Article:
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AIM Report: The Way Things Used to Be – November A

By Lynn Woolley*

I stand before another assembly of talk radio fans, entertaining them as best I can with stories of the “good old days” when FM was still an alternative medium and rock and roll deejays still ruled on AM. I explain that talk shows were often programmed late at night or on Sunday morning for the purpose of fulfilling a station’s “public affairs commitment.”

I go on to relate my first experience in talk radio?as news anchor on “The Ed Busch Show” on WFAA in Dallas in 1973. I tell my audience about Ed’s guests?the first being a gentleman named Tom Valentine who was an expert on the pyramids of Egypt. I go down the list of Ed’s most popular subjects: Author Brad Steiger of Mysteries of Time and Space; Joey the Mafia hit man who called from a mobile telephone so the call couldn’t be traced; Dr. Peter Beter whose theory was that Nelson Rockefeller was going to become president and later dictator of the United States; and Erich von Daniken whose book Chariots of the Gods postulated that ancient astronauts were responsible for such mysteries as Stonehenge and the giant statues of Easter Island.

Vital Issues

Someone asks, “What about politics? Did the show ever cover political issues like Rush does today?”

“No,” I say. I explain that, while politics wasn’t taboo, it was considered stuffy and boring. When radio dabbled into political issues, it was usually on Sunday morning, it was canned (recorded), and it seemed purposefully dull. 

Ed’s show was anything but.

He delighted in bringing on controversial figures such as the atheist Madalyn Murray O’Hair, and once paired her with Dr. W.A. Criswell of Dallas’ huge First Baptist Church in a debate that was picked up by a statewide radio network, and videotaped to run on the Dallas ABC affiliate.

I tell my audience about Ed’s interviews with a larger-than-life lady by the name of Elizabeth Carmichael who had two automobiles in the post-development stage: the “Dale” and the “Revette.” Liz and her investors’ cash went missing, and when found by the police, “she” turned out to be one “Jerry Dean Michael.” CAR-michael, indeed!

I remember for my audience those evenings that Ed would ring up the Motion Picture Country House, a California living center for retired actors, and get into lengthy discussions of the old Three Stooges shorts with the two then-surviving members of the comedy troupe, Larry Fine and Moe Howard. I smile at the remembrance of these old talk shows, and liken them somewhat to today’s Art Bell and George Noory.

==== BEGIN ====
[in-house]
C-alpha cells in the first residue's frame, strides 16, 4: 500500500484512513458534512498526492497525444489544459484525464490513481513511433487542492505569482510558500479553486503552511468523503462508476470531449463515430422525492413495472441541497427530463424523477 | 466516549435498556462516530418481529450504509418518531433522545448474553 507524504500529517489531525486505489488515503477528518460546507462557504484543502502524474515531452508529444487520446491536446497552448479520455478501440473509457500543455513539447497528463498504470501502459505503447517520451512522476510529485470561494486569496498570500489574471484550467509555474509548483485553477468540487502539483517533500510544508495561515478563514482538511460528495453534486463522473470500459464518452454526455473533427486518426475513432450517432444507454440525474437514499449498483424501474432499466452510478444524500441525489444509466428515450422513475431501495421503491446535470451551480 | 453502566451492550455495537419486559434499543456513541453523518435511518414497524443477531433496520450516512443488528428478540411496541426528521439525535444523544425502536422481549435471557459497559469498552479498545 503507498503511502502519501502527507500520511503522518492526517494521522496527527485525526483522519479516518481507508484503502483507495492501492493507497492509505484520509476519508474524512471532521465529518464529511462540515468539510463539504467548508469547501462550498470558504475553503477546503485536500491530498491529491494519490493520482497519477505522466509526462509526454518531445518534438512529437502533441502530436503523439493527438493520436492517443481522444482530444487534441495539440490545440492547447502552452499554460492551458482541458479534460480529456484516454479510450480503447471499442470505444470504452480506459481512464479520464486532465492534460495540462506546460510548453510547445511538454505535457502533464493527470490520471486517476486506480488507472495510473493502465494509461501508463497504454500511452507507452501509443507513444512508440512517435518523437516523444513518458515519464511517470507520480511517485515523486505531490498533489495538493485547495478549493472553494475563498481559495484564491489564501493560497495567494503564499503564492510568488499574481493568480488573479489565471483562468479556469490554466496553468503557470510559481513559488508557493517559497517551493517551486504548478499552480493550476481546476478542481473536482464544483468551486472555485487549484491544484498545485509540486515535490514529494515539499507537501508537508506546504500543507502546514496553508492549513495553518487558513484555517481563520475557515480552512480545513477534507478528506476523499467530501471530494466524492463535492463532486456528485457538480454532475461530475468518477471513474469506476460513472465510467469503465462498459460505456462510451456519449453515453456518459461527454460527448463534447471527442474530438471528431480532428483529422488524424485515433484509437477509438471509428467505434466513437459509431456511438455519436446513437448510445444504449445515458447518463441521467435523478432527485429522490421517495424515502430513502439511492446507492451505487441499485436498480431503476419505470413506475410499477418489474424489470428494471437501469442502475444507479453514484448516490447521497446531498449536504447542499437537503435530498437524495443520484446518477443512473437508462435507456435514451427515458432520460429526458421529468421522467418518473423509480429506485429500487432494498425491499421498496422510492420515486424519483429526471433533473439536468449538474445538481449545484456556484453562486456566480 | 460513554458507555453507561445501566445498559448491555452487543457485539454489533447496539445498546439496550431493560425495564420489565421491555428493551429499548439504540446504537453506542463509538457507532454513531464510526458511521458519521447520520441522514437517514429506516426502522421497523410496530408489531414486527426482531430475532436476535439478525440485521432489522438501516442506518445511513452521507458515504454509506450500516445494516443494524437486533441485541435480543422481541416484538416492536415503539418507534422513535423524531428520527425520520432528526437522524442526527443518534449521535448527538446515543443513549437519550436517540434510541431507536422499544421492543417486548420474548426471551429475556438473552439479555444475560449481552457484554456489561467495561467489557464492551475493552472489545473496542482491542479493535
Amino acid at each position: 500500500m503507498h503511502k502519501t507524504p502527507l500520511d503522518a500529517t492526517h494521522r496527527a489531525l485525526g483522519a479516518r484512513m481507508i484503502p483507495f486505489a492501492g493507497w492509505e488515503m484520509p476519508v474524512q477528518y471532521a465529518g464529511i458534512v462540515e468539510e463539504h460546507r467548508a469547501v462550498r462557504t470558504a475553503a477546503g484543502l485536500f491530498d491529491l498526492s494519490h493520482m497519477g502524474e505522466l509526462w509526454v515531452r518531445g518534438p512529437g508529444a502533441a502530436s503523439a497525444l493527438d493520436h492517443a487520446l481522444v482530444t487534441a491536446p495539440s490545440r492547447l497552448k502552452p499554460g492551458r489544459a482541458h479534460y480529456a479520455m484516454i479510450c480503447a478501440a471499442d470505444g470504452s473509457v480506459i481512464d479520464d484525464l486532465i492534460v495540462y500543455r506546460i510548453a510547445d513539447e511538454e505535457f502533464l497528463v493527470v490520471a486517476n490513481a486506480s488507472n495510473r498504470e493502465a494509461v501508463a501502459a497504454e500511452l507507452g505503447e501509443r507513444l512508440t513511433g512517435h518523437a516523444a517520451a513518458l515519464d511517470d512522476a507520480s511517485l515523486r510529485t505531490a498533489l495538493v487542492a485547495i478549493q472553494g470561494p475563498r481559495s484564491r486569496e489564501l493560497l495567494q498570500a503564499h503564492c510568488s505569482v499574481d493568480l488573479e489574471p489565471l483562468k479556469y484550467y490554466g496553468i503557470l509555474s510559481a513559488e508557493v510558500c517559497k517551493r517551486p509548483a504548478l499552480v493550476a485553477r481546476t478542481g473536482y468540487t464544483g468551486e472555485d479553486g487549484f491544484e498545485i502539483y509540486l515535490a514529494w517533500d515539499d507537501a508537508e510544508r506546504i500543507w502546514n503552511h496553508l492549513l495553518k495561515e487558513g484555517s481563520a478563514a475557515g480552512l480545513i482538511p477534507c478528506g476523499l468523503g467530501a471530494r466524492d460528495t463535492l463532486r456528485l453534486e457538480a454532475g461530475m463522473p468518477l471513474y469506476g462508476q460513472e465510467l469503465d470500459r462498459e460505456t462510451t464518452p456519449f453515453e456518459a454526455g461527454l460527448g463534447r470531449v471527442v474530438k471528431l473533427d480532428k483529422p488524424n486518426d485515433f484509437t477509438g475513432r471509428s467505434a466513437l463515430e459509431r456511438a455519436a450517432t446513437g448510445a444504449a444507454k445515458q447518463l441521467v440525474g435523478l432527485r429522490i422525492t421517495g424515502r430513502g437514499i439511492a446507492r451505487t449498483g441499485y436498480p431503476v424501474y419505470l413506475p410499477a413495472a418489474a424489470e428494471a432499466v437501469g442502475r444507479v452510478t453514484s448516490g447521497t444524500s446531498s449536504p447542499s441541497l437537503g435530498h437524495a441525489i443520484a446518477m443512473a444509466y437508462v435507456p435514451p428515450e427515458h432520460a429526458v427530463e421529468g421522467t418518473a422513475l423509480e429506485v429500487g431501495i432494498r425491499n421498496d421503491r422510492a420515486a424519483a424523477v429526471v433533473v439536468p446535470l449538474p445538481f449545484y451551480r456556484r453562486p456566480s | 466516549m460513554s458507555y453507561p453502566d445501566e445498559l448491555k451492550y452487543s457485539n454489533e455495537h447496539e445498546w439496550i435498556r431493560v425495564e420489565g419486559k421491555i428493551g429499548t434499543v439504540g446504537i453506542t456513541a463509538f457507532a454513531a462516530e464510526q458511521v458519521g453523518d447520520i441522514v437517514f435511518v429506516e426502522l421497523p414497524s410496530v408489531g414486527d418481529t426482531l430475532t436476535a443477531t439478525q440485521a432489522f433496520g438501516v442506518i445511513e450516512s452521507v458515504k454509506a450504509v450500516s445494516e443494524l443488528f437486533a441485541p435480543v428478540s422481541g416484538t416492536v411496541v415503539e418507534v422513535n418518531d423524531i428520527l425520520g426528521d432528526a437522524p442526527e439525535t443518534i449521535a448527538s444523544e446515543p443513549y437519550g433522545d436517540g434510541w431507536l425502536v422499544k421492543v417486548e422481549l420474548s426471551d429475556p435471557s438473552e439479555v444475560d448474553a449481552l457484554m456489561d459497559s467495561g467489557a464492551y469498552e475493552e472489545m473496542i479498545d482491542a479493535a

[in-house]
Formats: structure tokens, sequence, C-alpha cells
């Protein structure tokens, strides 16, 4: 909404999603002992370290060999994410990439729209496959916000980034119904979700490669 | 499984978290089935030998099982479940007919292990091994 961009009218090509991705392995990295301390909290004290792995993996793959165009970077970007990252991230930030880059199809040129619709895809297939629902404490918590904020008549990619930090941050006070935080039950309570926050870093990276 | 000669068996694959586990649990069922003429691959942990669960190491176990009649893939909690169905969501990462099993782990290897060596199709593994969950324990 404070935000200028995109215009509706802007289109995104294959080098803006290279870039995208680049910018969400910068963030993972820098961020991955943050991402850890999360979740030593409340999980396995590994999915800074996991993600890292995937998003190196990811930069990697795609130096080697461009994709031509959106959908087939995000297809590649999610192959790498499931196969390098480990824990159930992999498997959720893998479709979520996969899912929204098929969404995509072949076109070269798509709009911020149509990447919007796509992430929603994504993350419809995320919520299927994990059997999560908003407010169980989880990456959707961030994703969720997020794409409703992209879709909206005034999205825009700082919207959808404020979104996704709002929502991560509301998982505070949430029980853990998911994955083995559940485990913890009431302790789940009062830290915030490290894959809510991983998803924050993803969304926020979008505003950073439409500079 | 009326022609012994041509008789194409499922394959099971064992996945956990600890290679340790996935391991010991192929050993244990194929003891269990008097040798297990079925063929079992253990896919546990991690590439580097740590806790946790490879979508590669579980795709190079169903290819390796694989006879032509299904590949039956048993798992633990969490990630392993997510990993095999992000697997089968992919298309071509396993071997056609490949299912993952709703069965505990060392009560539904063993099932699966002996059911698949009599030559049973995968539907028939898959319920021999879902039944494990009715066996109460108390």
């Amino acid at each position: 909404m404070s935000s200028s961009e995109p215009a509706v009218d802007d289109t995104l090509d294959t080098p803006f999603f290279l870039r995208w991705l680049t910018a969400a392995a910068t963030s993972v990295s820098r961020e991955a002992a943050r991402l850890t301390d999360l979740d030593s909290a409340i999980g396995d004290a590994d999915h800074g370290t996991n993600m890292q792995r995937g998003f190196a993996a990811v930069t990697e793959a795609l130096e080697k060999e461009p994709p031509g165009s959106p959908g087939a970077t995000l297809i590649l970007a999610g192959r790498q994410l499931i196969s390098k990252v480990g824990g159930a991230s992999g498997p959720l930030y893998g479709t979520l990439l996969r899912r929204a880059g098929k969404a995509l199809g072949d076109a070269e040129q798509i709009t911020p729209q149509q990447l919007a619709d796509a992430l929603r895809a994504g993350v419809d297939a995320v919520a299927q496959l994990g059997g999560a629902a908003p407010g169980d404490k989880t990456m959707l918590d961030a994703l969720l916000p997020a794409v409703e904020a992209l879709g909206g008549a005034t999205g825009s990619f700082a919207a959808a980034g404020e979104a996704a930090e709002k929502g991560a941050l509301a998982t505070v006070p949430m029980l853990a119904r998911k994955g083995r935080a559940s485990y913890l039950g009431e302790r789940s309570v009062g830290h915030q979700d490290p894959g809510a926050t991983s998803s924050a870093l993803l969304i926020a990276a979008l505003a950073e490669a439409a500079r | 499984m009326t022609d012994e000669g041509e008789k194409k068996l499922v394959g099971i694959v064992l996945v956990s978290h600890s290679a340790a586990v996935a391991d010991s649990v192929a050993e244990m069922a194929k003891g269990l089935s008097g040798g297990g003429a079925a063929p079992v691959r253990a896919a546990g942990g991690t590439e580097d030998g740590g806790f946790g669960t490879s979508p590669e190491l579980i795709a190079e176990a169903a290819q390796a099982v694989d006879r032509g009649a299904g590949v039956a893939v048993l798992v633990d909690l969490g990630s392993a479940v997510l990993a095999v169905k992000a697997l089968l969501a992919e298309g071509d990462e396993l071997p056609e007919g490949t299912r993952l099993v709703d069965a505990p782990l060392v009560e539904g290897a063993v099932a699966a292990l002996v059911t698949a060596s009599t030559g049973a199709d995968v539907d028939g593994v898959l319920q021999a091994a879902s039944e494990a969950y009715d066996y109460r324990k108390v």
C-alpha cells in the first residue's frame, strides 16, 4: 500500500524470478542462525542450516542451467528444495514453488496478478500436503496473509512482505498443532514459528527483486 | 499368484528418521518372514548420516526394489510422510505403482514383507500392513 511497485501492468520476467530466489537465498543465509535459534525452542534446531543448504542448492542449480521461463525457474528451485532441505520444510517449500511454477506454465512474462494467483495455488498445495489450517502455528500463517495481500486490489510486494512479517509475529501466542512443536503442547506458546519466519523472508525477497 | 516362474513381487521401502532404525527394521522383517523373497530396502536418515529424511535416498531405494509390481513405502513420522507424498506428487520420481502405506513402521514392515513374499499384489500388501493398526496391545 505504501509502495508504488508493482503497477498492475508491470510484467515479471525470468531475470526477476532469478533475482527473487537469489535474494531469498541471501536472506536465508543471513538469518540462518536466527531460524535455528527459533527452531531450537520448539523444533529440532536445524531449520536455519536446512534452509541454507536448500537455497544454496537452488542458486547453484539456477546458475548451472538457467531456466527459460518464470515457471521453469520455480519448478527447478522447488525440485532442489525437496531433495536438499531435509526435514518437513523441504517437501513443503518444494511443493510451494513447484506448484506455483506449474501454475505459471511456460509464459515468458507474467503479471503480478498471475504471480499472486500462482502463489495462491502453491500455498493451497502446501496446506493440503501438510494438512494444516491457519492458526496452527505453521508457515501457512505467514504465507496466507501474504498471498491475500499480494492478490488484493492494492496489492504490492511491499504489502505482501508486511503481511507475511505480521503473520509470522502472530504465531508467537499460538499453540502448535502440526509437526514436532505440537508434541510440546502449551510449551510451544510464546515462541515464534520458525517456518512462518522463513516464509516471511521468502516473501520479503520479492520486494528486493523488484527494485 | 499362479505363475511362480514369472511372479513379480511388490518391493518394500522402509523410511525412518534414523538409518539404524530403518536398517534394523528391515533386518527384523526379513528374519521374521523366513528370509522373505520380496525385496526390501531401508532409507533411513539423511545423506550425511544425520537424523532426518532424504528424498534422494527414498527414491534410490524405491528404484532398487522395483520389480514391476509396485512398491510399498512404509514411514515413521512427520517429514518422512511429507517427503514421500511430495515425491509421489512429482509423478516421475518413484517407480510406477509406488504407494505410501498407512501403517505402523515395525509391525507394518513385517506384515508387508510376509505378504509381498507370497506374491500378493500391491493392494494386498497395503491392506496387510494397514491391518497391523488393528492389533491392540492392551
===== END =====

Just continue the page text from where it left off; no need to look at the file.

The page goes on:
As to the question of why Ed Busch rarely delved into the politics of the day, I explain that Ed’s show was simply intended as entertainment in a day when no one thought a political show could be anything but dull. Ed obviously enjoyed the subject matter, as did his late-night audience. I tell the crowd that I suspect that Ed did an occasional episode that could be counted by station management as “public affairs,” thereby fulfilling one of the requirements of then-current Federal Communications Commission (FCC) regulations.

Government Knows Best

Then, I mention the Fairness Doctrine.

The audience is stunned. They can’t believe that speech was regulated by government rules and regs?and during such a recent time. “How can that be?” they want to know. “What about the First Amendment?”

I attempt to explain the old argument that the broadcast spectrum is “owned by the people,” but my audience isn’t buying it. They are incredulous that government once interfered with their right to tune in to open political discussions on radio or TV. 

“If you don’t like a radio show, change the channel,” someone yells out.

“Agreed,” I say. But back in the “good old days,” we were all used to the regulation of free speech. We had never heard or even heard of Rush or Sean, and virtually no one had any idea what he was missing.

“Thank goodness we aren’t under that kind of restriction today,” someone offers.

I smile, and after a pause for effect, I tell the crowd that it’s entirely possible to return to those days when the government could yank a company’s license to broadcast if it deemed a political show to be not “balanced” under the rules.